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I want to prove

Let $(a_n)^\infty_{n=m} $ be a sequence of real numbers which are non negative and decreasing, thus $a_n\geq 0$ and $a_n\geq a_{n+1}$ for evere $n \geq m.$ Then the series $\sum^\infty _{n=m}(-1)^n a_n$ is convergent iff the sequence $a_n$ converges to $0$ as $n\rightarrow \infty$.

From Zero test it follows that $a_n$ converges to $0$. Hence $\sum^\infty _{n=m} a_n$ converges.
Can we argue that as $\sum^\infty _{n=m} a_n$ is $\sum^\infty _{n=m}|(-1)^n a_n|$, $\sum^\infty _{n=m}(-1)^n a_n$ is convergent due to absolute convergence test?
I am asking this question since the book I am following -Analysis 1 by Tao gives a longer proof for this statement.

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    $\begingroup$ what is the "zero test"? If $(a_n)\to 0$ this dont mean that $\sum a_n$ converges. For the question: yes, if the sequence converges absolutely it mean that is convergent in any other sign on their elements, but of course you must prove it. $\endgroup$ – Masacroso Nov 18 '16 at 19:20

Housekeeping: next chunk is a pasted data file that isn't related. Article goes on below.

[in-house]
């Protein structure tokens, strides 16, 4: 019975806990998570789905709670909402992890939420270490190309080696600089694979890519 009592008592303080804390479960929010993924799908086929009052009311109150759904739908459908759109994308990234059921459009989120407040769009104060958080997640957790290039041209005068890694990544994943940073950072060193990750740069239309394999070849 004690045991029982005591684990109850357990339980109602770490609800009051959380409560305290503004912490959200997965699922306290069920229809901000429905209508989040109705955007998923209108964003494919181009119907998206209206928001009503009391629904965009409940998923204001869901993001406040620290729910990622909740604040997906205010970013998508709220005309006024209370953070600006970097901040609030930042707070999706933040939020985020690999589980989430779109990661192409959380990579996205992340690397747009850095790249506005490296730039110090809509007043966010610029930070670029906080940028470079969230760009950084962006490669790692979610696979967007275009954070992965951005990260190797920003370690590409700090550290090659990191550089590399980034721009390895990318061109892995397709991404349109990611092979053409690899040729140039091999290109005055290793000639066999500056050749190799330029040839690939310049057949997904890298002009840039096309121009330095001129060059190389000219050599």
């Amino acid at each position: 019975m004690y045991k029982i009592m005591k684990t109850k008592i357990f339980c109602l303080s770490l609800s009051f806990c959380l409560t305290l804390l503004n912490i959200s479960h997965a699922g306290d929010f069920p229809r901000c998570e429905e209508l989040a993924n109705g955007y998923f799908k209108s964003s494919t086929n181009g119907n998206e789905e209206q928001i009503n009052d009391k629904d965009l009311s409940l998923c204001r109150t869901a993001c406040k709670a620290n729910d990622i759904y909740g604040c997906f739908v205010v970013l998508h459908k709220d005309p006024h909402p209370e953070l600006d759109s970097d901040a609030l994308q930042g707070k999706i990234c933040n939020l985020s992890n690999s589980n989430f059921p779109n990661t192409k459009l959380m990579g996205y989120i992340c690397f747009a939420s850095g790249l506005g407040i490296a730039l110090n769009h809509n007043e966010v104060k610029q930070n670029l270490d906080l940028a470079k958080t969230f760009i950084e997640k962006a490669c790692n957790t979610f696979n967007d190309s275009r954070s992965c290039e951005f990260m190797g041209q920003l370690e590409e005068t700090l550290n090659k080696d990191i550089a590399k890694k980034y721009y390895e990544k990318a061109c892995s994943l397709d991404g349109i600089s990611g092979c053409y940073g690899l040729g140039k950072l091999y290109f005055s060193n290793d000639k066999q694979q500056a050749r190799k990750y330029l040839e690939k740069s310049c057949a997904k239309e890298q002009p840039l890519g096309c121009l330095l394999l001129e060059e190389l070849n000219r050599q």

• $\begingroup$ just wondering, why $n=m?$ $\endgroup$ – zhw. Nov 18 '16 at 19:33
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Yes, you can (answer to the yellow part)...but it is rather trivial, since:

(i) If $\;a_n\to0\;$ then we have all the conditions of Leibniz series and thus the series converges, and

(ii) If the series converges then the series sequence must converge to zero, so $\;a_n\to0\;$

By "the series" I mean above , as you wrote:

$$\sum_{n=m}^\infty (-1)^na_n$$

What you wrote after the yellow part isn't correct. See comments.

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Classical counter example: $a_n=\frac1n$. Converges to zero, but the absolute series does not converge. However, the alternating series converges to $\ln 2$.

It is true that in general absolute convergence, i.e., $\sum_{n=1}^\infty |a_n| <\infty$ implies convergence of the series with signs, independent of how the signs are distributed. Indeed $\sum_{n=1}^\infty a_n·b_n$ converges for any bounded sequence $(b_n)$.

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